Under the threat of state funding losses, the heads of the state’s big university systems said steps are being taken to adhere to the law, which took effect Jan. 1.

“Given the importance of the new law to the legislature and to the governor and the enormous financial consequences of violation, ensuring compliance has been a top UT System priority over the last year,” University of Texas System Chancellor J.B. Milliken said. 

He said 21 DEI offices were closed, 311 full- and part-time positions were eliminated and 681 contracts, programs, and training were canceled saving the system an estimated $25 million that was reallocated to other “university mission-related purposes.”

The UT system oversees nine universities and five health institutions.

At the UT’s flagship Austin campus, the Faculty Council and Staff Council Leadership issued a statement saying the administration had used SB 17 as an excuse to fire more than 50 people, “most from marginalized groups.”

“Not a single dismissed staff member was working in a DEI space, but rather focusing on learning a new job assignment,” the statement said.

UT Austin President Jay Hartzell said in a statement that the Division of Campus and Community Engagement would be disbanded as part of its SB 17 compliance efforts.

DEI had a much smaller footprint at the Texas A&M University System with only nine DEI offices and 27 full-time employees, according to Chancellor John Sharp. 

Both chancellors said auditing was underway to demonstrate initial compliance, with processes in place to ensure it is ongoing.

“The penalties are severe so we have ongoing compliance that our auditor and his entire office are going to be working on every day,” Sharp said. 

On another front in the culture war, the Biden administration’s revision of Title IX regulations for schools receiving federal money, which clarifies the law prohibits discrimination based on sexual orientation or gender identity, led Texas Gov. Greg Abbott to direct public universities and community colleges not to comply and Attorney General Ken Paxton to ask a federal court for a preliminary injunction to stop its implementation.

Media reports that Texas A&M University was gearing up to comply with the changes sparked a warning from Abbott.

“If they act contrary to state policy, they are jeopardizing state funding, including money from the PUF (Permanent University Fund),” the Republican governor posted on the X social platform.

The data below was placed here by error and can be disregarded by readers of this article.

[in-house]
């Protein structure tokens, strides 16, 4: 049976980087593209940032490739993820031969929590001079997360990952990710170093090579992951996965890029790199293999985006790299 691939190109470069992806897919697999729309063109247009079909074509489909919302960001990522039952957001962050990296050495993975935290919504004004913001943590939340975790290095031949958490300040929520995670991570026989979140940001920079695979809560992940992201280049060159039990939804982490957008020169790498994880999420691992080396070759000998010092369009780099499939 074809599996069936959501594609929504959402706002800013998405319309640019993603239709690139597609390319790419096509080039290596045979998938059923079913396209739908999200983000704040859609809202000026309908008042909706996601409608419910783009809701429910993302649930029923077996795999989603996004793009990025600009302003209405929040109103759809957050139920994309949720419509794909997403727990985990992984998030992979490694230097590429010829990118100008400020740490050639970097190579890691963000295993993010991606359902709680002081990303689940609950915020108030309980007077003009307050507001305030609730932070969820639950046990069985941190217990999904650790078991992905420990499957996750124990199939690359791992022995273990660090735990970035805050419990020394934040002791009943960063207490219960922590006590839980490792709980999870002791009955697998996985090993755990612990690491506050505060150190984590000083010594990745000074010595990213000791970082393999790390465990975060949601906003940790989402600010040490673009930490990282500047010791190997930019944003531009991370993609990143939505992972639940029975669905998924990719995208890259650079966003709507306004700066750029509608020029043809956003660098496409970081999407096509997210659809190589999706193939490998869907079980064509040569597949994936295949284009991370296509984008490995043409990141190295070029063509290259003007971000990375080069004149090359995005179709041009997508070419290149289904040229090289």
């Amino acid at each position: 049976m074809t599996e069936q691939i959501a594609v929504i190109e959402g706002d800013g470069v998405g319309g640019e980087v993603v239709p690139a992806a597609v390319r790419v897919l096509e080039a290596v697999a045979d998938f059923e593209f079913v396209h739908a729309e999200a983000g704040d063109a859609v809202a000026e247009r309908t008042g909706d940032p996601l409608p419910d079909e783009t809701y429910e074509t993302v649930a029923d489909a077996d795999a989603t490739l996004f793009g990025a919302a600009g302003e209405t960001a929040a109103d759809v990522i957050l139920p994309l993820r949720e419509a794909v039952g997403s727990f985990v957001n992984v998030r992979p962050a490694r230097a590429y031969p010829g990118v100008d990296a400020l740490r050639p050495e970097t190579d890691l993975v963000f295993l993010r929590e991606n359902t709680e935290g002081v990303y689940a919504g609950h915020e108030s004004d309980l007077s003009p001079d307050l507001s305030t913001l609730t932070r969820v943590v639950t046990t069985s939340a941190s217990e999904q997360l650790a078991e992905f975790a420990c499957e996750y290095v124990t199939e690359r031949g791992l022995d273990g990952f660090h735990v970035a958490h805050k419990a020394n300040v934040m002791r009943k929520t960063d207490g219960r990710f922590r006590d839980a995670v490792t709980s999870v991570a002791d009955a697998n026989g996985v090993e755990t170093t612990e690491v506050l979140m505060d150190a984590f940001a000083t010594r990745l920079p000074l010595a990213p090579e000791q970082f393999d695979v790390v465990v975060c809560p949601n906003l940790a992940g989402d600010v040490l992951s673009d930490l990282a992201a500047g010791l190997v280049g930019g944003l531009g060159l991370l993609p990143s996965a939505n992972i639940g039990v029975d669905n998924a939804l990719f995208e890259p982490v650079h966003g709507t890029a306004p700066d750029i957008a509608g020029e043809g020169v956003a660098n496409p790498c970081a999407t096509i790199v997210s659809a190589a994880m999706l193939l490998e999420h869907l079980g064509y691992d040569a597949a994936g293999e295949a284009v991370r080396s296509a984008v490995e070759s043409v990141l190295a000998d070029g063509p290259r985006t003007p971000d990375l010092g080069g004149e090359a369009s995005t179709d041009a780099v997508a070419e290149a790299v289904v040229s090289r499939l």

In a statement, Texas A&M said no changes have been made at this point and that the university system is reviewing the federal regulations and Paxton’s legal challenge to determine the course of action going forward. 

The 1876 Texas constitution, which called for the establishment of the University of Texas and made Texas A&M a branch, allocated 1 million acres in the Permian Basin to support the schools, earmarking all sales and proceeds from the land for the PUF public endowment. An additional 1 million acres were added in 1883. Oil wasn’t discovered on the land until 1923.

An annual distribution of investment returns as well as surface income from land leases for grazing, easements, and other uses go into the Available University Fund, which is used to pay debt service on bonds and notes issued by the two systems for capital projects.

A constitutional amendment passed by voters in November created a nearly  $4 billion Texas University Fund to support research at Texas State University, Texas Tech University, University of Houston, and University of North Texas.

Meanwhile, Texas public universities are heading to the municipal bond market.

A $413.23 million, triple-A-rated University of Texas System Permanent University Fund bond issue was priced last week. That followed a $412.57 million PUF deal in February, and an $801.7 million, triple-A-rated revenue financing system bond issue in April. 

Texas State University System is scheduled to sell nearly $608 million of revenue financing system revenue and refunding bonds, rated Aa2 by Moody’s and AA by Fitch, this week.